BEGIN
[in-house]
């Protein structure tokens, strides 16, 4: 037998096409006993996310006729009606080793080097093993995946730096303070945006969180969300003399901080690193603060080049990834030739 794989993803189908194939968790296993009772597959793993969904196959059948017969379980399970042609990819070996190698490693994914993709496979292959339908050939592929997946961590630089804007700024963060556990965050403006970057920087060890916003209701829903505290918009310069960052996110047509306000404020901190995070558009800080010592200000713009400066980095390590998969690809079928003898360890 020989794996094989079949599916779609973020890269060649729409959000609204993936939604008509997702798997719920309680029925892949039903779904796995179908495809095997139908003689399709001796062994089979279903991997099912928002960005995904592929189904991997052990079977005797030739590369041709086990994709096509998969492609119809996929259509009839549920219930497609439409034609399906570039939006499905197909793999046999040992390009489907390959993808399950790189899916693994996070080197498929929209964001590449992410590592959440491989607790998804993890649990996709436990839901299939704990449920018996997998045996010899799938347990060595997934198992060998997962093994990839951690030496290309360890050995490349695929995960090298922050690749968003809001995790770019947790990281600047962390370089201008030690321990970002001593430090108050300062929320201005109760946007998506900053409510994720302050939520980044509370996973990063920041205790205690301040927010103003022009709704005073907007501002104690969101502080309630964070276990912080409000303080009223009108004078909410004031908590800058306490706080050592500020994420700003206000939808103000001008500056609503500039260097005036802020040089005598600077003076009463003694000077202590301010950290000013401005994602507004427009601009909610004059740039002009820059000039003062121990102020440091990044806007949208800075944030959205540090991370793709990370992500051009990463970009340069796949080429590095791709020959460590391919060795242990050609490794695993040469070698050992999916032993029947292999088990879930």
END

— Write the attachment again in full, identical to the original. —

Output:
[in-house]
């Protein structure tokens, strides 16, 4: 037998096409006993996310006729009606080793080097093993995946730096303070945006969180969300003399901080690193603060080049990834030739 794989993803189908194939968790296993009772597959793993969904196959059948017969379980399970042609990819070996190698490693994914993709496979292959339908050939592929997946961590630089804007700024963060556990965050403006970057920087060890916003209701829903505290918009310069960052996110047509306000404020901190995070558009800080010592200000713009400066980095390590998969690809079928003898360890 020989794996094989079949599916779609973020890269060649729409959000609204993936939604008509997702798997719920309680029925892949039903779904796995179908495809095997139908003689399709001796062994089979279903991997099912928002960005995904592929189904991997052990079977005797030739590369041709086990994709096509998969492609119809996929259509009839549920219930497609439409034609399906570039939006499905197909793999046999040992390009489907390959993808399950790189899916693994996070080197498929929209964001590449992410590592959440491989607790998804993890649990996709436990839901299939704990449920018996997998045996010899799938347990060595997934198992060998997962093994990839951690030496290309360890050995490349695929995960090298922050690749968003809001995790770019947790990281600047962390370089201008030690321990970002001593430090108050300062929320201005109760946007998506900053409510994720302050939520980044509370996973990063920041205790205690301040927010103003022009709704005073907007501002104690969101502080309630964070276990912080409000303080009223009108004078909410004031908590800058306490706080050592500020994420700003206000939808103000001008500056609503500039260097005036802020040089005598600077003076009463003694000077202590301010950290000013401005994602507004427009601009909610004059740039002009820059000039003062121990102020440091990044806007949208800075944030959205540090991370793709990370992500051009990463970009340069796949080429590095791709020959460590391919060795242990050609490794695993040469070698050992999916032993029947292999088990879930």